Happy Birthday, Paul Muldoon, born 20 June 1951.
- I think a book should be a piece of engineering or architecture in itself.
- I think one of the great things about being a writer is the extent to which it allows us to invent ourselves. It’s like being in a witness-protection program.
- I’m still very conscious of coming from a society where storytelling was much prized and praised. I was reminded the other day that the Celts had a god of eloquence by the name of Ogmios. Ogmios was still lurking in the back of the minds of my neighbours. They loved poems, songs, good stories. And still do.
- Words want to find chimes with each other, things want to connect.
- I don’t know if I’ve ever found a voice. In fact, I’m rather sceptical of that idea having any currency. Each poem demands its own particular voice. It’s not as if one size fits all.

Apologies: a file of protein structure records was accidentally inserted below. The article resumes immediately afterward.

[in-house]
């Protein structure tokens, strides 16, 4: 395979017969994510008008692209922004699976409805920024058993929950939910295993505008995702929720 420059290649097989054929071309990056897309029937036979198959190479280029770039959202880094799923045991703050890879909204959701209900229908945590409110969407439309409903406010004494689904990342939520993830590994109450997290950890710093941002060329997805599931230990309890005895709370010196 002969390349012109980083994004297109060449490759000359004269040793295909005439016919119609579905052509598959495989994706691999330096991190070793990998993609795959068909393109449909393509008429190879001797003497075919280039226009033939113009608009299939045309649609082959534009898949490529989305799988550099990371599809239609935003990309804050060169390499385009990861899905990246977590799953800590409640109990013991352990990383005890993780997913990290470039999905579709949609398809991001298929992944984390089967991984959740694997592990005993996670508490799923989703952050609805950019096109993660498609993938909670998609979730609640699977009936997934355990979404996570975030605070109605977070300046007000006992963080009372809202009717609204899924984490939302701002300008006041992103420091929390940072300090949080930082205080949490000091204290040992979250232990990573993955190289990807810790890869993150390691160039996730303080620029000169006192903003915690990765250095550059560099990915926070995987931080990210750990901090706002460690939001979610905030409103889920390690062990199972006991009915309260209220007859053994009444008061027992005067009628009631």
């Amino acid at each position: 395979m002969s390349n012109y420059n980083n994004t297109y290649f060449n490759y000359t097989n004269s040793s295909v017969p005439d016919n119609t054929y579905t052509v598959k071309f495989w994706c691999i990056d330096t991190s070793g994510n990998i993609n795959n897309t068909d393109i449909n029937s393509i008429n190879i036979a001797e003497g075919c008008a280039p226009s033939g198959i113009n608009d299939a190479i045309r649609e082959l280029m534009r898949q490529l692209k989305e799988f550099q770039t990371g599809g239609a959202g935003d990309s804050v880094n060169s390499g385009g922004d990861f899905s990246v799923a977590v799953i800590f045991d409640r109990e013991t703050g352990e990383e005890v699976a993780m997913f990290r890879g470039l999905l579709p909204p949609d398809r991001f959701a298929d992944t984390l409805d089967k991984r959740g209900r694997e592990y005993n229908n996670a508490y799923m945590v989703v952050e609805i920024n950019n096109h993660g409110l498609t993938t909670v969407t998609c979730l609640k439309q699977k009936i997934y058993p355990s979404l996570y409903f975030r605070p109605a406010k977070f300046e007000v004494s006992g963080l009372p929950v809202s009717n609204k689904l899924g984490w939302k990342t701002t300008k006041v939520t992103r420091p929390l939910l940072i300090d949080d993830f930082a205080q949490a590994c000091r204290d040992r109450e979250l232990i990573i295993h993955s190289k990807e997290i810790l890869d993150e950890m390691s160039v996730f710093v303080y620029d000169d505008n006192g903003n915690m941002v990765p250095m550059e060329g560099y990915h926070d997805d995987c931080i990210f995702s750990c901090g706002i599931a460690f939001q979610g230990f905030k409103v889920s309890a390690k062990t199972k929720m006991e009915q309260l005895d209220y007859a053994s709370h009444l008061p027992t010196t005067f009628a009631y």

- I suppose I was very conscious, in writing for radio and television, of the necessity to communicate immediately what one has to say.
- The point at which the poem should really begin is often where, in some other intellection, it might have ended. I never, for example, save my ‘big’ ideas for down the road. I start with the big idea and see how much further I can go.
Paul Muldoon is an Irish poet who has published over 30 collections. He has received many awards, including a Pulitzer Prize for Poetry and the T. S. Eliot Prize. Moy Sand and Gravel was the winner of the 2003 Pulitzer Prize for Poetry.
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